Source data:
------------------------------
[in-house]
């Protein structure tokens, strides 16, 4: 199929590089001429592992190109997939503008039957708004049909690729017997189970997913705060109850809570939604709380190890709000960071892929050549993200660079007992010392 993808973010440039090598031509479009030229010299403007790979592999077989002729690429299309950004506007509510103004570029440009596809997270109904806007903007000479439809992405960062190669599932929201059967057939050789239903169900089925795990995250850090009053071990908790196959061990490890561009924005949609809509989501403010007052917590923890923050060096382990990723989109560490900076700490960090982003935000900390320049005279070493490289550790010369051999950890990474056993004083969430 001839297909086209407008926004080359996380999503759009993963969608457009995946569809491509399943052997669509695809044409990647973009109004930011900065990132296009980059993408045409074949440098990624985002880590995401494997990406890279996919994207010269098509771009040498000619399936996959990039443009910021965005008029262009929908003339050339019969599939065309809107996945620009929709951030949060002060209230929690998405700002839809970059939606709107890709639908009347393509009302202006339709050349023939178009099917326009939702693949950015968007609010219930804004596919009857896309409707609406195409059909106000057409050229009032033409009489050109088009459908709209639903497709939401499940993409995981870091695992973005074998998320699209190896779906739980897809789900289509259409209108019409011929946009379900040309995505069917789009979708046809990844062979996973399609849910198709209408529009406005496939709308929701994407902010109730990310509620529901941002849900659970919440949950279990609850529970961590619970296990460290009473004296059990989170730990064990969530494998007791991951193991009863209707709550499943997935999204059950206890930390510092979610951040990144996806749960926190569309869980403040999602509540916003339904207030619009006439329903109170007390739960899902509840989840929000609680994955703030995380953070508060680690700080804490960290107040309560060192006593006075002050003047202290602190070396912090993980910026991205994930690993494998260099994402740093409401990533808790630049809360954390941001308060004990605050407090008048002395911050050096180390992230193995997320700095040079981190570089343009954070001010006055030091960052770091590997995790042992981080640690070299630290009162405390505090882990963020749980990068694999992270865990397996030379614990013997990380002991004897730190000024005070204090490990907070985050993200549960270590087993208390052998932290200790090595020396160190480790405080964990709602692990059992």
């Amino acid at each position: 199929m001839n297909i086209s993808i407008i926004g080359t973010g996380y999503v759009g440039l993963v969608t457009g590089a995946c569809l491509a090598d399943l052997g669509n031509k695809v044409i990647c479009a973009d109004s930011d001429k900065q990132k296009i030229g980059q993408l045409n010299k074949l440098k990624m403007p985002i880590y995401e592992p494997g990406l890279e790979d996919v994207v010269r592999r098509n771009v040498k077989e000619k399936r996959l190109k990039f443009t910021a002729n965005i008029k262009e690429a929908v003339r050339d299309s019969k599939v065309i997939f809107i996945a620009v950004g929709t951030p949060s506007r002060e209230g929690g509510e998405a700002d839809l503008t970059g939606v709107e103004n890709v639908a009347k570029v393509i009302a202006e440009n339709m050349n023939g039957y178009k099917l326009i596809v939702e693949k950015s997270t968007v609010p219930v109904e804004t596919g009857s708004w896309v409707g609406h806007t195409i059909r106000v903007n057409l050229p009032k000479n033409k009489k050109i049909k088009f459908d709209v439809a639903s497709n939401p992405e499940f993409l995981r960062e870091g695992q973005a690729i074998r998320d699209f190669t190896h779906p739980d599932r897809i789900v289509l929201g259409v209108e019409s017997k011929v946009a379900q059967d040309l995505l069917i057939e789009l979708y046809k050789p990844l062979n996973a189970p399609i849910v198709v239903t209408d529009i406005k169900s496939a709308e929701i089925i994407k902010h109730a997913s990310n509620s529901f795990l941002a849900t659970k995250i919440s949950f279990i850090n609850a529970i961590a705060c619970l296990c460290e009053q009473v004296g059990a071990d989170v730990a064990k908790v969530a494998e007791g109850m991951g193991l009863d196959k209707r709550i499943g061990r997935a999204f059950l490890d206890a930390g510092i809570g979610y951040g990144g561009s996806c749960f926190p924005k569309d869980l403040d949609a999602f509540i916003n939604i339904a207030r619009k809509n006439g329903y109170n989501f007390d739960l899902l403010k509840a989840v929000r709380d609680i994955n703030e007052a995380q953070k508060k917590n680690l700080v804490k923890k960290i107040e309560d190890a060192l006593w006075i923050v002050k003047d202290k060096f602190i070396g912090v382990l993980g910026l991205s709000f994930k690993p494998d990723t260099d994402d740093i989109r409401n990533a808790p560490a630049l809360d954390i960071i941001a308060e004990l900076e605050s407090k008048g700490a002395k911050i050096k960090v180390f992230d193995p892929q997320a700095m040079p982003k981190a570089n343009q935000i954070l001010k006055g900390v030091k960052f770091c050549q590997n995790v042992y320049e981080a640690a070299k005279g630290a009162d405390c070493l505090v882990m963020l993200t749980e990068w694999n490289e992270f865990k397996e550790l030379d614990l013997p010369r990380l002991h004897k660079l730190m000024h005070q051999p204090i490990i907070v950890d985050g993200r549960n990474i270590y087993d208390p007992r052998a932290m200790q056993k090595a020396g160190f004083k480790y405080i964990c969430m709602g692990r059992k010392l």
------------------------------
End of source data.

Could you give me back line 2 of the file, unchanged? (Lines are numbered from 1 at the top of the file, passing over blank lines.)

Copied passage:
């Protein structure tokens, strides 16, 4: 199929590089001429592992190109997939503008039957708004049909690729017997189970997913705060109850809570939604709380190890709000960071892929050549993200660079007992010392 993808973010440039090598031509479009030229010299403007790979592999077989002729690429299309950004506007509510103004570029440009596809997270109904806007903007000479439809992405960062190669599932929201059967057939050789239903169900089925795990995250850090009053071990908790196959061990490890561009924005949609809509989501403010007052917590923890923050060096382990990723989109560490900076700490960090982003935000900390320049005279070493490289550790010369051999950890990474056993004083969430 001839297909086209407008926004080359996380999503759009993963969608457009995946569809491509399943052997669509695809044409990647973009109004930011900065990132296009980059993408045409074949440098990624985002880590995401494997990406890279996919994207010269098509771009040498000619399936996959990039443009910021965005008029262009929908003339050339019969599939065309809107996945620009929709951030949060002060209230929690998405700002839809970059939606709107890709639908009347393509009302202006339709050349023939178009099917326009939702693949950015968007609010219930804004596919009857896309409707609406195409059909106000057409050229009032033409009489050109088009459908709209639903497709939401499940993409995981870091695992973005074998998320699209190896779906739980897809789900289509259409209108019409011929946009379900040309995505069917789009979708046809990844062979996973399609849910198709209408529009406005496939709308929701994407902010109730990310509620529901941002849900659970919440949950279990609850529970961590619970296990460290009473004296059990989170730990064990969530494998007791991951193991009863209707709550499943997935999204059950206890930390510092979610951040990144996806749960926190569309869980403040999602509540916003339904207030619009006439329903109170007390739960899902509840989840929000609680994955703030995380953070508060680690700080804490960290107040309560060192006593006075002050003047202290602190070396912090993980910026991205994930690993494998260099994402740093409401990533808790630049809360954390941001308060004990605050407090008048002395911050050096180390992230193995997320700095040079981190570089343009954070001010006055030091960052770091590997995790042992981080640690070299630290009162405390505090882990963020749980990068694999992270865990397996030379614990013997990380002991004897730190000024005070204090490990907070985050993200549960270590087993208390052998932290200790090595020396160190480790405080964990709602692990059992």